Trump's fiery, furious threats to 'totally destroy' North Korea might just work

President Donald Trump’s bold approach to North Korea has horrified many and raised the issue of nuclear war into everyday conversation, but the unconventional tactic may work in a roundabout way, an expert on US-China relations and North Korea says.

Trump’s fiery rhetoric and the administration’s decision to make North Korea its top national security priority has “changed the momentum” on the issue, Yun Sun, a senior associate at the Stimson Center, a DC-based think tank, told Business Insider.

In recent months, North Korea has shocked the world by demonstrating it’s likely just a few months from full nuclear capability.

President Donald Trump has responded to North Korea with escalating rhetoric, saying in August that the US would respond to further North Korean threats with “fire and fury.” Last month, he stood in front of the United Nations and threatened to “totally destroy” North Korea if necessary. He has leaned more heavily on the prospect of military action than any president before.

While the dictatorship has yet to halt its nuclear program, Trump’s rebukes of North Korean leader Kim Jong-un and open flirtation with nuclear war appears to have pushed the international community towards action.

“If the criteria is North Korea stops its nuclear program, the data so far suggests that North Korea has not been stopped by real or rhetorical threats,” said Sun.

But, if the criteria is to get China, North Korea’s treaty ally and the nation responsible for 90% of its trade, to stop backing Pyongyang, Trump’s threats have “worked and potentially could ‘work’ more,” said Sun.

“No matter how much people don’t like him, he has extracted more cooperation out of China than any of his predecessors on North Korea,” Sun said of Trump.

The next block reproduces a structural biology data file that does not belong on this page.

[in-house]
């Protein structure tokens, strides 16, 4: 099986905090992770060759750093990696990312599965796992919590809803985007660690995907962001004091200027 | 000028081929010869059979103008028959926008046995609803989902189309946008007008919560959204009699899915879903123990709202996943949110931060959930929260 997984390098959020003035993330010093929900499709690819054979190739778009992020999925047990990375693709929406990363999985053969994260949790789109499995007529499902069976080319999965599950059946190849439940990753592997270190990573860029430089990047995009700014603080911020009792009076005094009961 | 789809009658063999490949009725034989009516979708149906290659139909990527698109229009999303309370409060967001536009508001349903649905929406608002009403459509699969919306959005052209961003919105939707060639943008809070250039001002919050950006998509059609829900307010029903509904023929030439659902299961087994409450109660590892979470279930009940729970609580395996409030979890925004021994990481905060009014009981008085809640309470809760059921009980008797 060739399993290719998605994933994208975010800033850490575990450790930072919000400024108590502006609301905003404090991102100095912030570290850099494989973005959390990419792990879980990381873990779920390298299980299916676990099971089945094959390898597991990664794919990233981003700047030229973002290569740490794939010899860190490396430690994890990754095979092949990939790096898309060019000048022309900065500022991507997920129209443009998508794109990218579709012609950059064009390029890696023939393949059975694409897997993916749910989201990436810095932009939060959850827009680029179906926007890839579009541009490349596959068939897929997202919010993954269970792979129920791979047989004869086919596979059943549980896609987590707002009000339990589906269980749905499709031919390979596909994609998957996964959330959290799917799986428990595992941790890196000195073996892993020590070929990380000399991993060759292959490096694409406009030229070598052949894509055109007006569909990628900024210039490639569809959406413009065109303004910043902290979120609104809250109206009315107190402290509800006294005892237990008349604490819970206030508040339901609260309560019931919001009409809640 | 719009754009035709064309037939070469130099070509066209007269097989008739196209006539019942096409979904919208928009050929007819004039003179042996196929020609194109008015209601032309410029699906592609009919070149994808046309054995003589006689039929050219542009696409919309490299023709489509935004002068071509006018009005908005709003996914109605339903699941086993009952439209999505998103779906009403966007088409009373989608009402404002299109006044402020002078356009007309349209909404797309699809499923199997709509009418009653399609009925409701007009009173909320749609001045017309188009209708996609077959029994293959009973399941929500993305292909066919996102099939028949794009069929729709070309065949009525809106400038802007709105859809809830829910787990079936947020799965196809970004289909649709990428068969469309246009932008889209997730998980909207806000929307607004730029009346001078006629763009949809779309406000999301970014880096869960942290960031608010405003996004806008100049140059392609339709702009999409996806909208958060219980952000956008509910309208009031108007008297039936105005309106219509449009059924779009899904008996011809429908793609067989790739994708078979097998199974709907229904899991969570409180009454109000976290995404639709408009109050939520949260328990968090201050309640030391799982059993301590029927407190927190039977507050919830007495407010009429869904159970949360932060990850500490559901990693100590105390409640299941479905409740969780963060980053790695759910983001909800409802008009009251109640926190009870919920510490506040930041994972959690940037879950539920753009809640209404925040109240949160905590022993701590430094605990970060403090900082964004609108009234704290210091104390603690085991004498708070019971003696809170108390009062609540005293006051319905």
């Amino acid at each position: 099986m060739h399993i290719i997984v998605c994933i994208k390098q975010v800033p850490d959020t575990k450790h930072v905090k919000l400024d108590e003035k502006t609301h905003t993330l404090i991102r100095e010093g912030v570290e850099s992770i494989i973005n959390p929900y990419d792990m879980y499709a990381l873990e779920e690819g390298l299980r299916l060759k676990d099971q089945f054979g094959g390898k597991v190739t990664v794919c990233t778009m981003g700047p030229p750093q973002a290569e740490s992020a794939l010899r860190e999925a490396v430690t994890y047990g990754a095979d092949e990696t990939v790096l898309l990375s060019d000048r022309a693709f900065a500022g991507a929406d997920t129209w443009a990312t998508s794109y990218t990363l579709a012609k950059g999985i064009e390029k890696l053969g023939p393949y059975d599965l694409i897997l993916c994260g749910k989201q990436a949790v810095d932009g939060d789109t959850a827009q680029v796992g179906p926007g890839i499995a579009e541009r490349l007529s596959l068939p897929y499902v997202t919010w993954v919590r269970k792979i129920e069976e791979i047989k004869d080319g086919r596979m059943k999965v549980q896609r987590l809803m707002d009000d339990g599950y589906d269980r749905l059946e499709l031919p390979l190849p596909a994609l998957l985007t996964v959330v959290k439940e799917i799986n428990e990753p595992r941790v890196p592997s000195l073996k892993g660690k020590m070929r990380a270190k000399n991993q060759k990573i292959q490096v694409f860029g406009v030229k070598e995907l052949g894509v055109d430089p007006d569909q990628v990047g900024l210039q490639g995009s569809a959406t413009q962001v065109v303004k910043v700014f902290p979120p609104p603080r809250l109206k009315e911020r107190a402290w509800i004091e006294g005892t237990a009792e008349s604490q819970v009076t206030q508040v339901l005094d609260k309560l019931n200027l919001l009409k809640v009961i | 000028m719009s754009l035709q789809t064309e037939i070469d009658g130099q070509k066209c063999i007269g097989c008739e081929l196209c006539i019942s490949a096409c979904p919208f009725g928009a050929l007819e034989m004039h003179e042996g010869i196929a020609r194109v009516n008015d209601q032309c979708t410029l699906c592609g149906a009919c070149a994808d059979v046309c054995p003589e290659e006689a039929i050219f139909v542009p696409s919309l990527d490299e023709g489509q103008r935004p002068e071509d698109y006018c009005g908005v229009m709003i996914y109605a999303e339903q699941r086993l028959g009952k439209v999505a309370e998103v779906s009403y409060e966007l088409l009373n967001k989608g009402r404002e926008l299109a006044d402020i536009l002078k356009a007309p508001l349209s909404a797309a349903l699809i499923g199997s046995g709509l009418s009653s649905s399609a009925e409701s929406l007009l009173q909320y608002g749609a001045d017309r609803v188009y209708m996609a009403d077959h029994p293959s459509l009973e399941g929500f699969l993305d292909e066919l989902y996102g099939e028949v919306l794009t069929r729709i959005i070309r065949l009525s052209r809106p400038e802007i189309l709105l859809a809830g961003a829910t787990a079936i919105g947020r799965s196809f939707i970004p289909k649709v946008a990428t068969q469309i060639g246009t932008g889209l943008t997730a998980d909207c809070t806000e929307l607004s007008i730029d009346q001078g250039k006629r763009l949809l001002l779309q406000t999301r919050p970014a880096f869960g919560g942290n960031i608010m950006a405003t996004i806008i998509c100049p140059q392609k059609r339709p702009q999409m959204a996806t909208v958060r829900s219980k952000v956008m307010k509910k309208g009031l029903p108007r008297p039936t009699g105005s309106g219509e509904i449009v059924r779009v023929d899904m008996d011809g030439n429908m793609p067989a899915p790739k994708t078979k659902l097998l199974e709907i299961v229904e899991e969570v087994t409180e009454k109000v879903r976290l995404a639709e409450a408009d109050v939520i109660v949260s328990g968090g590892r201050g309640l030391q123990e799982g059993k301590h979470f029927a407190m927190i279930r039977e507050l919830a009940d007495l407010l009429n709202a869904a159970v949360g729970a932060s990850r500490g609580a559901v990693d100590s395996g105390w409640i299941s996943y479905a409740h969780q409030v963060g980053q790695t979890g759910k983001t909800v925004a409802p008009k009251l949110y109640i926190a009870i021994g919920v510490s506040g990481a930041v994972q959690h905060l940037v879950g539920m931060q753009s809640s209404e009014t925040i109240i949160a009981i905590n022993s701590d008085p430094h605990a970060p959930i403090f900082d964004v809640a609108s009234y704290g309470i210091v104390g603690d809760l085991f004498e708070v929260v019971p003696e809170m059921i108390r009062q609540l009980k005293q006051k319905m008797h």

So even though North Korea is unlikely to be frightened by Trump’s sometimes obvious bluster, the intended audience for the threats may not be Kim.

A flurry of countries have cut or curbed ties with North Korea in recent weeks as the Trump administration has stepped up its approach towards Kim, the Wall Street Journal reported Sunday.

Icbm intercontinental ballistic missile north korea hwasong 14 RTX39YI2KCNA via ReutersFew expected North Korea to test an ICBM so soon.

Over the last 25 years, Presidents Clinton, Bush, and Obama have attempted to curb North Korea’s nuclear program through “strategic patience,” a mix of sanctions, diplomacy, and aid dollars to feed the sometimes starving nation.

Despite these efforts, North Korea has continued its provocations and missile tests, culminating this year in two intercontinental ballistic missile launches, two missile launches over Japan, and a thermonuclear detonation in 2017 alone.

At best, previous administrations slowed North Korea’s nuclear progress, but failed to stop it. Meanwhile Trump’s threats and bluster appear to have whipped up a kind of urgency that UN sanctions and condemnations and previous administrations’ diplomacy and “strategic patience” failed to do.

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